Trade dress is the commercial look and feel of a product or service that identifies and distinguishes the source of the product or service. It includes the various elements (such as the design and shape of materials) used to package a product or services. For example, the Hard Rock Cafe restaurant chain uses a distinctive decor, which is considered trade dress. This look and feel is protected if it serves to protect the ability to identify the source of goods just as a trademark does.
Trade dress is sometimes considered product design. Trade dress law can sometimes protect the design configuration and shape of the product itself, although in some cases obtaining a design patent may be more appropriate than using trade dress protection. Trade dress can be protected through common law rights. However, the Lanham Act also protects trade dress and allows it to be registered with the U.S. Patent and Trademark Office (USPTO) as a trademark.
Generally, an application to register trade dress must include all the same content as a trademark application. Trade dress must be both distinctive and non-functional. Most trade dress is protected without registration. Trade dress that is not inherently distinctive can be registered on the United States Supplemental Register. If an owner can show secondary meaning, it can be registered on the United States Principal Register.
To sue for infringement of trade dress, you must be able to articulate and prove that your trade dress is inherently distinctive, or has acquired secondary meaning, and that the junior use is likely to cause consumer confusion. Trade dress can be protected only if the owner of the trade dress can show the average consumer would be confused as to the origin of a product if another product appears in the same or similar packaging.
What Inherently Distinctive Means
Trade dress is inherently distinctive if its unusual and memorable nature serves primarily to designate the origin or the product or services, and is also conceptually separate from the product or services. For example, the United States Supreme Court has found that a Mexican restaurant chain's decor was inherently distinctive because it featured a mural, brightly colored pottery, distinctive outdoor umbrellas, neon border stripes, and a novel style of service. However, the “Cuffs & Collar” design mark that was used by exotic male dancers was found not to be inherently distinctive or reflective of Chippendale's.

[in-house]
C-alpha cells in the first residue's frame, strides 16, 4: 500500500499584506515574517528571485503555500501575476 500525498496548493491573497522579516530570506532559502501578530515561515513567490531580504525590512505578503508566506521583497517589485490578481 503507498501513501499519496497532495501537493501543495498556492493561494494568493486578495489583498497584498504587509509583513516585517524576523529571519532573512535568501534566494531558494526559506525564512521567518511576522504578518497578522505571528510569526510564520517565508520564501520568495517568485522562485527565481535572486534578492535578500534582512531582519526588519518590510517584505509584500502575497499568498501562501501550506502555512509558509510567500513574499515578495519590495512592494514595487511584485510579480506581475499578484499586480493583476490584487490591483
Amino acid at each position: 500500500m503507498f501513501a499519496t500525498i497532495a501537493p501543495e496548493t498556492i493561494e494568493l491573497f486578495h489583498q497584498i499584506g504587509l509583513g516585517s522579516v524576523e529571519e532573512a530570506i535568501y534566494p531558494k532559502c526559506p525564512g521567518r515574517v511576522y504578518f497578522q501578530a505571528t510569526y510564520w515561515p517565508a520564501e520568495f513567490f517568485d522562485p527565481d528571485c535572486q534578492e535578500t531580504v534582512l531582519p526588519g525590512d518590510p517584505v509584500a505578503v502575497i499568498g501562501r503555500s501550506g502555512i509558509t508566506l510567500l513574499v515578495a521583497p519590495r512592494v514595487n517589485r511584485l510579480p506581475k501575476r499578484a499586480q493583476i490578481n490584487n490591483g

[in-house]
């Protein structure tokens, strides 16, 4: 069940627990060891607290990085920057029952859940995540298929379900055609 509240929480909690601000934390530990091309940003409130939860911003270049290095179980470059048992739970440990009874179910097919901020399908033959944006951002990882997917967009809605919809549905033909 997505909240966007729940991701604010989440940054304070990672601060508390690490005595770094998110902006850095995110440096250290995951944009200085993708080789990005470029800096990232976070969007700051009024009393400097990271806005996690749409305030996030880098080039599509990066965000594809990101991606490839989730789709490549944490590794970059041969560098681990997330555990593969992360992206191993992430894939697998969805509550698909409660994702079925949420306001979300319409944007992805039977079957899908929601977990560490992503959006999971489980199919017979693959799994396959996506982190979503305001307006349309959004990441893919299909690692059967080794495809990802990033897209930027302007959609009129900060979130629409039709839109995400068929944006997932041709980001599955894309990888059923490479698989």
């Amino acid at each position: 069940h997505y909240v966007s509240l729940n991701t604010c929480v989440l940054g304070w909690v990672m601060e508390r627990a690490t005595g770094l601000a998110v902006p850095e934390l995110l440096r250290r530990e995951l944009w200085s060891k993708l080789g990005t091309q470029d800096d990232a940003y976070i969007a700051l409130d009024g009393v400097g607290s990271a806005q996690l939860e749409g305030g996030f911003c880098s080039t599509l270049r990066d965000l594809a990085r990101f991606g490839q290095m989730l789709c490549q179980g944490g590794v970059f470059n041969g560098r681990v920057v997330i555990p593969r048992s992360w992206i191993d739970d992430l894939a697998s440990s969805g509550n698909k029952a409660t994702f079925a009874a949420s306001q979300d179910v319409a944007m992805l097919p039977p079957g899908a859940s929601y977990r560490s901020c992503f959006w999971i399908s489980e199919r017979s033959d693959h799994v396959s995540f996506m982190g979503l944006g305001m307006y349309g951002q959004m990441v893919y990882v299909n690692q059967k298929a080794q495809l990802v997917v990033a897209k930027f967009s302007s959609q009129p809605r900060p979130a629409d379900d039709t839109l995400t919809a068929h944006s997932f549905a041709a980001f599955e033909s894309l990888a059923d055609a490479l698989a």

In general, functional aspects of trade dress are not inherently distinctive. Only designs and shapes created solely for promotional purposes are protected as trade dress. For example, certain perfume bottles and the boxes they come in are designed to be identifiable with a particular brand.
Simply registering trade dress as a trademark may be insufficient in an infringement suit, however. Simply finding that a mark is inherently distinct does not mean that the trade dress is strong. For example, in a lawsuit involving trade dress of Calvin Klein's "Eternity" perfume, the court found that in spite of being registered, the trade dress was weak because it was quite similar to perfume bottles used by other designers and contained elements that were common in the industry, such as an hourglass shape. Moreover, it lacked secondary meaning.
To show secondary meaning in trade dress, plaintiffs have to show that in the public mind, the primary significance of the product feature is to identify the source of the product. The court can look at advertising expenses, consumer studies that connect the mark to its source, unsolicited media coverage of a product, sales success, attempts to copy the mark, and the length of exclusive use of the mark.
Ultimately, the trade dress of "Eternity" was not found to have a secondary meaning because these factors balanced against such a finding. Not all magazine ads contained the Eternity perfume bottle, and a flawed consumer survey came back with 21 percent of participants able to correctly identify the source of the bottle as Calvin Klein or even the Eternity perfume.
Trade Dress Dilution
Under federal law, the owner of protected trade dress can assert a claim of dilution by proving that the claimed trade dress is not functional and is famous, and that any unregistered matter is famous separate from the fame of registered marks if there are any.